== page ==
‘What did you do last Friday night?’
‘But you left work in a hurry at 6pm sharp!’
‘That was to go and do absolutely nothing.’
In fact, I joined the launch event of Alessio Mazzaro and Fiona Winnings’s new project, ‘The Do Nothing Club’, running until 20th November at Studio RCA Riverlight. And the club is exactly what it sounds like: a celebration of, and an invitation to partake in, the art of doing nothing.
Admittedly, the idea is not a particularly innovative one. Leaving the Latin concept of otium aside, the paradoxical productivity of laziness has been acknowledged since the beginning of time. The ‘Do Nothing’ project acknowledges this, and the artists have collected a series of ‘precedents’ in a booklet the visitors can consult. From the king of Belgium taking a day off in April 1990 (for political reasons), to German artist Maria Eichhorn forcing a London gallery to remain closed for a week (with the staff still on full pay), it was fascinating to find out about the various ways the concept of ‘doing nothing’ was brought to society’s attention in the past.
What is special about this project is perhaps its small scale and intimacy, and yet at the same time the ambition to be experienced by as many people as possible. The visitors have to wear a cape (apparently to become super heroes of doing nothing) and only then are they allowed to enter a space of quietness, separated by the rest of the studio by a big screen. In spite of the space being really small, the atmosphere of calm and relaxation is palpable. The only thing that might be missing is a bit of extra comfort (perhaps larger carpets and a few more cushions?), but the essence is there: a truly mind-cleaning, serenity-infusing space.
Once there, then, what should you do? Well, nothing, that’s precisely the point. Of course, doing nothing is virtually impossible, and what I ended up doing was thinking about the idea of doing nothing. In our everyday lives, and especially in large, hectic cities like London, we are endlessly dragging ourselves towards the next meeting, the next deadline, the next week. To-do lists, to-buy items, to-see people. What we should be doing, ‘The Do Nothing Club’ suggests, is taking some time for ourselves. In a way, it does not need to be time in which we literally do nothing. To do nothing is, in my view, a way to catch one’s breath, to take stock of one’s life, and to contemplate from a place of stillness the plethora of things we busy ourselves with everyday.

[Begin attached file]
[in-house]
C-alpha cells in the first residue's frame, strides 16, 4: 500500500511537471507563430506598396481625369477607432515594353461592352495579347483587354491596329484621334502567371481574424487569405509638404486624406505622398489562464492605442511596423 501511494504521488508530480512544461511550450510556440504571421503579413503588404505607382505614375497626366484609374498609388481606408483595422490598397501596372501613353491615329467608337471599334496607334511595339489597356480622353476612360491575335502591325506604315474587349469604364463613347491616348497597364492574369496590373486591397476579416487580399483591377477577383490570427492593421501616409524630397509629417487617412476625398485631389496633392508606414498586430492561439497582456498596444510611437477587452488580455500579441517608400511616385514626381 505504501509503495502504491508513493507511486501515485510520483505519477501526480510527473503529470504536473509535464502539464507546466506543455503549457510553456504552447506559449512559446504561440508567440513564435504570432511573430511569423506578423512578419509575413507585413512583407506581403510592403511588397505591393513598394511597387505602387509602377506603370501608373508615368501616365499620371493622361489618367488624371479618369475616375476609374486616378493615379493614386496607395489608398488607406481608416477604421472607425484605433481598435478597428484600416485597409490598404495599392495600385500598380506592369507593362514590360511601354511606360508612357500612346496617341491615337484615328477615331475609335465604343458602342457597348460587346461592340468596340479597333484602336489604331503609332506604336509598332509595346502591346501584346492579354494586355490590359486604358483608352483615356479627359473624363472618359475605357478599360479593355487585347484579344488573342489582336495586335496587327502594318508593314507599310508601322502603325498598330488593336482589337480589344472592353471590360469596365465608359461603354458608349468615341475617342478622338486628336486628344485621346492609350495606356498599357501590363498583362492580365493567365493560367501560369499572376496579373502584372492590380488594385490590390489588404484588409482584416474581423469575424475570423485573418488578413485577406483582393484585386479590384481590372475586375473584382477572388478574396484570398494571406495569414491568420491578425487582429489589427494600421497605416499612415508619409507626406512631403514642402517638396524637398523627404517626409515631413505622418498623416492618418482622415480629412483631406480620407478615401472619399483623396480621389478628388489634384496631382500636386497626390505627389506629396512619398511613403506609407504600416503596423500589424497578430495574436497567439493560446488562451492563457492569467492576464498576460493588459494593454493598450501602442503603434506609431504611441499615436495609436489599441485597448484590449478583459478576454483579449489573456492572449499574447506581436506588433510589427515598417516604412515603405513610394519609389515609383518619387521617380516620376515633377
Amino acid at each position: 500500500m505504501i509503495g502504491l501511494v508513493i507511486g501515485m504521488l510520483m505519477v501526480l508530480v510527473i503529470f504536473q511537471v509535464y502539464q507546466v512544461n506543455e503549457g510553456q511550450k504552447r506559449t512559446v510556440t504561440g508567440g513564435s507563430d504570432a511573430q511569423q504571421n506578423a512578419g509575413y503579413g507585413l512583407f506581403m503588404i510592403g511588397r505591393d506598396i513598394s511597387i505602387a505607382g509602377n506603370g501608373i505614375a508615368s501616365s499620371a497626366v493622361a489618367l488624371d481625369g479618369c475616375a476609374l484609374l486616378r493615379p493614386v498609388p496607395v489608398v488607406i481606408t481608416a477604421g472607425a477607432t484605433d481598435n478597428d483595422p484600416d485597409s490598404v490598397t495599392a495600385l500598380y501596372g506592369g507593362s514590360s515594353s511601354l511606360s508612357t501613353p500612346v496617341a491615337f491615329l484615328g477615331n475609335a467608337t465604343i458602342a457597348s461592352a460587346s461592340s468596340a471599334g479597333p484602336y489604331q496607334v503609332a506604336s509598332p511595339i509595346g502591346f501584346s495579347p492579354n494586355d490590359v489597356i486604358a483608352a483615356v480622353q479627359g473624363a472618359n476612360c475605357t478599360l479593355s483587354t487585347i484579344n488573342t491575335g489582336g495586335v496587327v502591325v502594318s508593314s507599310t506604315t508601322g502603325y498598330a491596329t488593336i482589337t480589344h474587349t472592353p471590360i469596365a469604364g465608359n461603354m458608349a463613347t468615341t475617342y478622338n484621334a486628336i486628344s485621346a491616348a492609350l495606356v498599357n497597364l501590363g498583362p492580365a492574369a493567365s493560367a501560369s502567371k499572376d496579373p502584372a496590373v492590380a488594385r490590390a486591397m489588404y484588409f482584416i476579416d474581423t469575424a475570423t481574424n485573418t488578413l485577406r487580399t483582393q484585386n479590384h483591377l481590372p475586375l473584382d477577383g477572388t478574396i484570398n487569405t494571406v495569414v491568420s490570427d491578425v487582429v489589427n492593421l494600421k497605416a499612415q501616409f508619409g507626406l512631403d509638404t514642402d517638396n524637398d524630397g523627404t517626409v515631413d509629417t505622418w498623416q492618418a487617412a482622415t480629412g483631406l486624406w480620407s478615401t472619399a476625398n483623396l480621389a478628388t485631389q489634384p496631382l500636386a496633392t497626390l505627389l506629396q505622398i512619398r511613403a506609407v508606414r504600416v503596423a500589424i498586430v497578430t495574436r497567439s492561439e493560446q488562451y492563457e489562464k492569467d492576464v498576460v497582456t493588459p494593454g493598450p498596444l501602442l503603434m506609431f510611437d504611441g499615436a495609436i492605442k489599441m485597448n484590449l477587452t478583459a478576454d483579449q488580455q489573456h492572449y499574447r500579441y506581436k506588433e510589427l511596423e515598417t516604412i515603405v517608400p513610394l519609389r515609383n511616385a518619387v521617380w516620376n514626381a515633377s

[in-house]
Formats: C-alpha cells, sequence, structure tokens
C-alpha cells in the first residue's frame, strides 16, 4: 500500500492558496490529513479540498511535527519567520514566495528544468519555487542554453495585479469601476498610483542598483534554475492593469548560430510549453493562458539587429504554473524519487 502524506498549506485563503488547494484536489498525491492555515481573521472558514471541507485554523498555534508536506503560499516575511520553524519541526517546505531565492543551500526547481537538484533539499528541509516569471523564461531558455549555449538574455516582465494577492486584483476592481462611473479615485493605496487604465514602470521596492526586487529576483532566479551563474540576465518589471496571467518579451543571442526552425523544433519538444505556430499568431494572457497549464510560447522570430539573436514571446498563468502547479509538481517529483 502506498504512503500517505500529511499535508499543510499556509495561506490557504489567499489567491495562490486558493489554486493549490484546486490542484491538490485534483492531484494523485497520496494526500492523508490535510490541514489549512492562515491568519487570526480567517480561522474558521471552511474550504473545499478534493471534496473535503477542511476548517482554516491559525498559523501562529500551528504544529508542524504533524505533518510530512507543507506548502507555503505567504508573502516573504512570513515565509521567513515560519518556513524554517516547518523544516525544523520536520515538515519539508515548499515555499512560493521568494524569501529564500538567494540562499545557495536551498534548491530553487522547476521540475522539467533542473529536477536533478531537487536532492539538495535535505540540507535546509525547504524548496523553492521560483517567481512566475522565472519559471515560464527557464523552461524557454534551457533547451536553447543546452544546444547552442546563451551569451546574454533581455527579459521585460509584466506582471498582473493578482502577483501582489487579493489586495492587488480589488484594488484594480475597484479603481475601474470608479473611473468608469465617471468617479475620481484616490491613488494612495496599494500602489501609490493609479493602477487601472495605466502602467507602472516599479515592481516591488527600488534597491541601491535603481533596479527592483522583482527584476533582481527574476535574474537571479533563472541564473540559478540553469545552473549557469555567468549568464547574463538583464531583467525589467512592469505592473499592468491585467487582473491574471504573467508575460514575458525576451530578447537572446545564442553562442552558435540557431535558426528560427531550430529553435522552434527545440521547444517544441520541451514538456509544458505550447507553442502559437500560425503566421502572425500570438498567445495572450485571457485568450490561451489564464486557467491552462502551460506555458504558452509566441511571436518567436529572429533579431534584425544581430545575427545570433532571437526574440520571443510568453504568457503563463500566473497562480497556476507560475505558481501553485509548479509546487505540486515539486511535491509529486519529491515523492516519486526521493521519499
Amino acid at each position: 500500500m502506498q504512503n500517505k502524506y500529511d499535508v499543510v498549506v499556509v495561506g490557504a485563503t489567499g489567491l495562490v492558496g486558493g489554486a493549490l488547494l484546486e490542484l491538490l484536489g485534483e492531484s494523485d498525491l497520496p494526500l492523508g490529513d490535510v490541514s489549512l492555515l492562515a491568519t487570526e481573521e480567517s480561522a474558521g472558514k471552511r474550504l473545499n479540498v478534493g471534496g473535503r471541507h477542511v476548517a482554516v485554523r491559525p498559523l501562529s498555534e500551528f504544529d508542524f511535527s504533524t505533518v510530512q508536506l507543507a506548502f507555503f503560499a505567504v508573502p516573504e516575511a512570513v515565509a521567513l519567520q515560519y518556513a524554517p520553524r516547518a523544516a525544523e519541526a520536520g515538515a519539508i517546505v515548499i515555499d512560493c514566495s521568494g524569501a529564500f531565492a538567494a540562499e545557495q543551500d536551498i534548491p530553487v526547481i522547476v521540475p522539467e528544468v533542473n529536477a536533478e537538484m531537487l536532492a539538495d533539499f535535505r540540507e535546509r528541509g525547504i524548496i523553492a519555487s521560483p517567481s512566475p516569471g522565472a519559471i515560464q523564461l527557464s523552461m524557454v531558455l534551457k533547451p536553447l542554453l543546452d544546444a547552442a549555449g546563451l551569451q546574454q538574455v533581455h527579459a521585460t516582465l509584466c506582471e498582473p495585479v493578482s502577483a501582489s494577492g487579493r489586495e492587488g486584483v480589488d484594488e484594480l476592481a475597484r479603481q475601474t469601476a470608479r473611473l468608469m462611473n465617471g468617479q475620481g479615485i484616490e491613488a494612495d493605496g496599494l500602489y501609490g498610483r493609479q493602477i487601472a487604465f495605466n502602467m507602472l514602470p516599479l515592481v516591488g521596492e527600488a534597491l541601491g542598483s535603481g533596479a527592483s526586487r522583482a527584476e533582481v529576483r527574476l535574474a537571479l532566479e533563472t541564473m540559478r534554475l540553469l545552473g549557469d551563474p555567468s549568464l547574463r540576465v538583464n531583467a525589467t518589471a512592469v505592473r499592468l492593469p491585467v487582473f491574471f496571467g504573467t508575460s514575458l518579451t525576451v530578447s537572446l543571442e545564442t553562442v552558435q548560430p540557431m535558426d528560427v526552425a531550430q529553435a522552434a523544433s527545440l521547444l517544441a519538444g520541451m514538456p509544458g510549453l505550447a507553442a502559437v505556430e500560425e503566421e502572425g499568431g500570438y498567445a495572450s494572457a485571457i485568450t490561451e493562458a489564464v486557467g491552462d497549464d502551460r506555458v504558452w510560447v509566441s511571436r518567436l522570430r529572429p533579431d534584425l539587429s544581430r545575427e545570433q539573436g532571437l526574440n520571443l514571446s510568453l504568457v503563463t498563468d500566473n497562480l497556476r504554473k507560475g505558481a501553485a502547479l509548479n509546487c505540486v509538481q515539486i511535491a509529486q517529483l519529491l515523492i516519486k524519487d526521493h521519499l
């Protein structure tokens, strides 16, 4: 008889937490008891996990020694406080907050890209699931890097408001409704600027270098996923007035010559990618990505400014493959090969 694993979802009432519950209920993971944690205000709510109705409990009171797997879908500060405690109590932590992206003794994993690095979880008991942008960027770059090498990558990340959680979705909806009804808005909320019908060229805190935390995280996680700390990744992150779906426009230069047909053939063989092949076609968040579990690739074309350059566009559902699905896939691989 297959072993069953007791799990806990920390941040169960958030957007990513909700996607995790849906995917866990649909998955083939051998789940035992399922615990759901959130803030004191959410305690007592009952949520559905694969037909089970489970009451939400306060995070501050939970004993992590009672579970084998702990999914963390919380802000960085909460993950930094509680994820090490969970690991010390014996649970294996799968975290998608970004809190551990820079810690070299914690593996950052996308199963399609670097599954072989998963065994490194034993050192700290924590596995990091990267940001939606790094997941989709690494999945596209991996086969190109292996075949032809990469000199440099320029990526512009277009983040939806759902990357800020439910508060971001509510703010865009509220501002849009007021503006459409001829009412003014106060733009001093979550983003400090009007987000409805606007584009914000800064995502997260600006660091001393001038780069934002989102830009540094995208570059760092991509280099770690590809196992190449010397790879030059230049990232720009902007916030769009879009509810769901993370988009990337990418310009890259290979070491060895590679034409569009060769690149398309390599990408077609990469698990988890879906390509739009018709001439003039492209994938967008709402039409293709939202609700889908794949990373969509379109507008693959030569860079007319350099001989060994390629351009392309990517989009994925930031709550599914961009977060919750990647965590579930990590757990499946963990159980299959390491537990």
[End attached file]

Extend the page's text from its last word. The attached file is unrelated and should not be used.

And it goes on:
The point is, our time is actually ours. When Seneca urged Lucilius to ‘lay claim to himself, and gather his own time’ (vindica te tibi et tempus…collige et serva, Epistulae Morales ad Lucilium 1.1), he was speaking to all of us. How many times do we get the impression that what we’re doing has been imposed on us as a burden by someone else? Instead, while cannot always choose what we do and some things are indeed imposed onto us, how we do them is in our hands. If we live with the awareness that we are fundamentally in control of our time, and that we can use it to put our lives to good use, then we have made the first step towards a fuller existence. So the lesson I take away from ‘The Do Nothing Club’ is this: live every moment as if you had the option to do nothing, but chose to do that specific thing instead.